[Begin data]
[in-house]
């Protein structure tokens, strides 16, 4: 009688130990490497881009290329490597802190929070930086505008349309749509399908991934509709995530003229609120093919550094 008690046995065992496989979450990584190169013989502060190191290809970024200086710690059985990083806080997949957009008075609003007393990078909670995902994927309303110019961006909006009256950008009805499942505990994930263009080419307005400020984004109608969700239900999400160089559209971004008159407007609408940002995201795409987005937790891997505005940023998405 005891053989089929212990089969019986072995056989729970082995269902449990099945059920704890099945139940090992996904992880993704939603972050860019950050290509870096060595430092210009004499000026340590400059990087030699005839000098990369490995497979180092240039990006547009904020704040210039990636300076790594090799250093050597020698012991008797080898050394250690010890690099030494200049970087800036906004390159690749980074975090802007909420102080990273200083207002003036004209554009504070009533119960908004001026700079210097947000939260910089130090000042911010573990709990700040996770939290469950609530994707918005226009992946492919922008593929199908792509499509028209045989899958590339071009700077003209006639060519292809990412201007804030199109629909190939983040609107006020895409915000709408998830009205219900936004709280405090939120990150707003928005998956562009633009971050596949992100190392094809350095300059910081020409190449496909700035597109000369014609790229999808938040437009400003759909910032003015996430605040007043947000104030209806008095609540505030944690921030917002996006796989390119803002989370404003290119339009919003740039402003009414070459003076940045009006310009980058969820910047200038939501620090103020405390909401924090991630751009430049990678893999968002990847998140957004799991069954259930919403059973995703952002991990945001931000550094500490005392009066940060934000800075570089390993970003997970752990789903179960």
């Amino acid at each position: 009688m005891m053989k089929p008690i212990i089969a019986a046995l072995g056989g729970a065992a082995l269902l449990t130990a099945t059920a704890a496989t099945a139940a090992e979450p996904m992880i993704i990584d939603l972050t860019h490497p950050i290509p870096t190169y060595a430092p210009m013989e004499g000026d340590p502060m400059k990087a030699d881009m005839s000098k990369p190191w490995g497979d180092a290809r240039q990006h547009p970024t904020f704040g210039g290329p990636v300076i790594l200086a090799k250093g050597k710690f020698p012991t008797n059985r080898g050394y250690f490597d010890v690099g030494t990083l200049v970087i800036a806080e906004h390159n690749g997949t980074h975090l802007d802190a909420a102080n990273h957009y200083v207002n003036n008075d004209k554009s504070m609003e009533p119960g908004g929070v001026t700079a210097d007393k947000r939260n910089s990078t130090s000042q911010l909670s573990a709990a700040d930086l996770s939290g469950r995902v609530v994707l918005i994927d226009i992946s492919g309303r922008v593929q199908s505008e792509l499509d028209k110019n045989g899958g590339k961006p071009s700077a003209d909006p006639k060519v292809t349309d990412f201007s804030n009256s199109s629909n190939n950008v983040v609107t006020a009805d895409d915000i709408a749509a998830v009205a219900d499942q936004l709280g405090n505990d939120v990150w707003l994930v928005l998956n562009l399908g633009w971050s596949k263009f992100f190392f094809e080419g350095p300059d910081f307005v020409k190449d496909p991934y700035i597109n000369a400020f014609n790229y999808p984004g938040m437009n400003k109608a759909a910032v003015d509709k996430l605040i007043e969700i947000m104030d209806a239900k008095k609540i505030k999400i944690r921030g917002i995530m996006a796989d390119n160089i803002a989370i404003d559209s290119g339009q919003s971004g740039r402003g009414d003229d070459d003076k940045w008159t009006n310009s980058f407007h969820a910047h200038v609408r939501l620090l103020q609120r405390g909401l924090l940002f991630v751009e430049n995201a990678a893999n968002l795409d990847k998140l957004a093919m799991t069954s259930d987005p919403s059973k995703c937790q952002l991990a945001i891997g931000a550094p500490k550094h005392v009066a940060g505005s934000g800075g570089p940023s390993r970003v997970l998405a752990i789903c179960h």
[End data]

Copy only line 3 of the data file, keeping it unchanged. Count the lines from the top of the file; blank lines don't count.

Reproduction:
């Amino acid at each position: 009688m005891m053989k089929p008690i212990i089969a019986a046995l072995g056989g729970a065992a082995l269902l449990t130990a099945t059920a704890a496989t099945a139940a090992e979450p996904m992880i993704i990584d939603l972050t860019h490497p950050i290509p870096t190169y060595a430092p210009m013989e004499g000026d340590p502060m400059k990087a030699d881009m005839s000098k990369p190191w490995g497979d180092a290809r240039q990006h547009p970024t904020f704040g210039g290329p990636v300076i790594l200086a090799k250093g050597k710690f020698p012991t008797n059985r080898g050394y250690f490597d010890v690099g030494t990083l200049v970087i800036a806080e906004h390159n690749g997949t980074h975090l802007d802190a909420a102080n990273h957009y200083v207002n003036n008075d004209k554009s504070m609003e009533p119960g908004g929070v001026t700079a210097d007393k947000r939260n910089s990078t130090s000042q911010l909670s573990a709990a700040d930086l996770s939290g469950r995902v609530v994707l918005i994927d226009i992946s492919g309303r922008v593929q199908s505008e792509l499509d028209k110019n045989g899958g590339k961006p071009s700077a003209d909006p006639k060519v292809t349309d990412f201007s804030n009256s199109s629909n190939n950008v983040v609107t006020a009805d895409d915000i709408a749509a998830v009205a219900d499942q936004l709280g405090n505990d939120v990150w707003l994930v928005l998956n562009l399908g633009w971050s596949k263009f992100f190392f094809e080419g350095p300059d910081f307005v020409k190449d496909p991934y700035i597109n000369a400020f014609n790229y999808p984004g938040m437009n400003k109608a759909a910032v003015d509709k996430l605040i007043e969700i947000m104030d209806a239900k008095k609540i505030k999400i944690r921030g917002i995530m996006a796989d390119n160089i803002a989370i404003d559209s290119g339009q919003s971004g740039r402003g009414d003229d070459d003076k940045w008159t009006n310009s980058f407007h969820a910047h200038v609408r939501l620090l103020q609120r405390g909401l924090l940002f991630v751009e430049n995201a990678a893999n968002l795409d990847k998140l957004a093919m799991t069954s259930d987005p919403s059973k995703c937790q952002l991990a945001i891997g931000a550094p500490k550094h005392v009066a940060g505005s934000g800075g570089p940023s390993r970003v997970l998405a752990i789903c179960h």